In this article for Pratt’s Journal of Bankruptcy Law, Michael L. Cook examines recent decisions by the Fifth and Sixth Circuit Courts of Appeals that have made it clear that courts now have ample precedent to bar late claims and appeals.
“Sixty-seven creditors [who] failed to file timely [claims] [a]fter an approximately two-year-and-nine-month delay . . . [thus] failed to meet their burden of providing excusable neglect” on their motion to file late claims, the U.S. Court of Appeals for the Fifth Circuit recently held in In re CJ Holding Co. After reversing the district court, the Fifth Circuit “reinstated the judgment of the bankruptcy court,” stressing that it had not “abused its discretion by denying the Claimants’ motion for relief from the bar date.”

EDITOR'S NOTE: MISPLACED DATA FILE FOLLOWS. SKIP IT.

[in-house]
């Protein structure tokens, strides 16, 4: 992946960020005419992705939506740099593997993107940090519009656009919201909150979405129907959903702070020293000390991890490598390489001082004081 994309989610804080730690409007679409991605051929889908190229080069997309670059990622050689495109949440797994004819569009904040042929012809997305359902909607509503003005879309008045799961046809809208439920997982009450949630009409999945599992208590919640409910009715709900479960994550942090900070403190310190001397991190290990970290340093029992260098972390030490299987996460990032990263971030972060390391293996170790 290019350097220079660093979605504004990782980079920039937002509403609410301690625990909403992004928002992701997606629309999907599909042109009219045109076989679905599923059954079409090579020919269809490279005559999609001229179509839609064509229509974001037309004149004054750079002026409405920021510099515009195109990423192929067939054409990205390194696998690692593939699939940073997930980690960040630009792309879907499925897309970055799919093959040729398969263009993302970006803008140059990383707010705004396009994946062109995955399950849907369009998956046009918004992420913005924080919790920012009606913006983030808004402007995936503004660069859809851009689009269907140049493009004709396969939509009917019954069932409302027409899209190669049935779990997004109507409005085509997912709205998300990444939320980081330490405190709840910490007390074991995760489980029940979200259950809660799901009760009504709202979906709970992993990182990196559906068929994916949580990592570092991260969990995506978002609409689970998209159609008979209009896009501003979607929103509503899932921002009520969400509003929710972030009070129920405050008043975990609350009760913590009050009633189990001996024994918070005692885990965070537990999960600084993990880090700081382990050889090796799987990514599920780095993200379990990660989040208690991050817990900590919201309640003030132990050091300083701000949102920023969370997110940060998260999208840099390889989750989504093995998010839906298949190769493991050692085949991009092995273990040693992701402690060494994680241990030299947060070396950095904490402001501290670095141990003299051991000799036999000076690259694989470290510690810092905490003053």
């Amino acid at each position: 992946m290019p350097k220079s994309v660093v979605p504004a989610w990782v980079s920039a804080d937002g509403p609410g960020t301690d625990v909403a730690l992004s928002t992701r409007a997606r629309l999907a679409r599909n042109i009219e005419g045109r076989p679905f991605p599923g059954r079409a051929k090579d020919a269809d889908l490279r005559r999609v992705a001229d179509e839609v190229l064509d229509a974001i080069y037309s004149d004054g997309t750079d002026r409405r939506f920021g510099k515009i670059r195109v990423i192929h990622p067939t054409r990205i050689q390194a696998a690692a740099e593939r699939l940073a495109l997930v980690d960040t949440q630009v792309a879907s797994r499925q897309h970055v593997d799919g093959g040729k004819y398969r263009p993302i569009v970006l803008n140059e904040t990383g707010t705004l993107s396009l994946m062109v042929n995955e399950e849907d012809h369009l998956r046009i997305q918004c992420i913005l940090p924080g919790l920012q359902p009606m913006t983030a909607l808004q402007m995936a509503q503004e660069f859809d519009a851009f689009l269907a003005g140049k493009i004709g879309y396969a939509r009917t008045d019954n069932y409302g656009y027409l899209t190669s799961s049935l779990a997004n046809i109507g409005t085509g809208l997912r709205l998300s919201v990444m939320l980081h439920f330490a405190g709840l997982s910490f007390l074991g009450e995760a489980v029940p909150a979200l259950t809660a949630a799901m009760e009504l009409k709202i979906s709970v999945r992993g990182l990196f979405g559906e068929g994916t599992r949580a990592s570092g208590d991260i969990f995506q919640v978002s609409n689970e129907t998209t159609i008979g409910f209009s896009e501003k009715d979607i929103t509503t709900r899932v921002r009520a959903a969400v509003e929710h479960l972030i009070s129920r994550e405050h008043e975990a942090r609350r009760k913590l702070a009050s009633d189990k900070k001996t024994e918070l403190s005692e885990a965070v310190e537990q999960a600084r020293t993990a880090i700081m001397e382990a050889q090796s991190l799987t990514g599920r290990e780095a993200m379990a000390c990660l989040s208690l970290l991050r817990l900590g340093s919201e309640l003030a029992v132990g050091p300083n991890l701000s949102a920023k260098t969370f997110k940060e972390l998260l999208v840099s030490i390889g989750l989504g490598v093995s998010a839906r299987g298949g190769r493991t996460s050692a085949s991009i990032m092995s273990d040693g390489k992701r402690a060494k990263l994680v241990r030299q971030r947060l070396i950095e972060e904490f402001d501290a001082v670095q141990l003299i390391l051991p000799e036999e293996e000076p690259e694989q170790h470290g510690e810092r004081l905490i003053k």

The U.S. Court of Appeals for the Sixth Circuit, in In re Smith, also affirmed the lower courts’ denial of the debtor’s motion in another case for an extension of time to appeal, agreeing that counsel’s “miscalculation of the deadline was insufficient to establish excusable neglect.”
“The sole issue in CJ Holding,” said the Fifth Circuit, was “whether the bankruptcy court abused its discretion by denying the Claimants’ motion for leave to file late” claims. Resolution turned on “whether the Claimants’ failure to file timely proofs of claim was the result of excusable neglect.”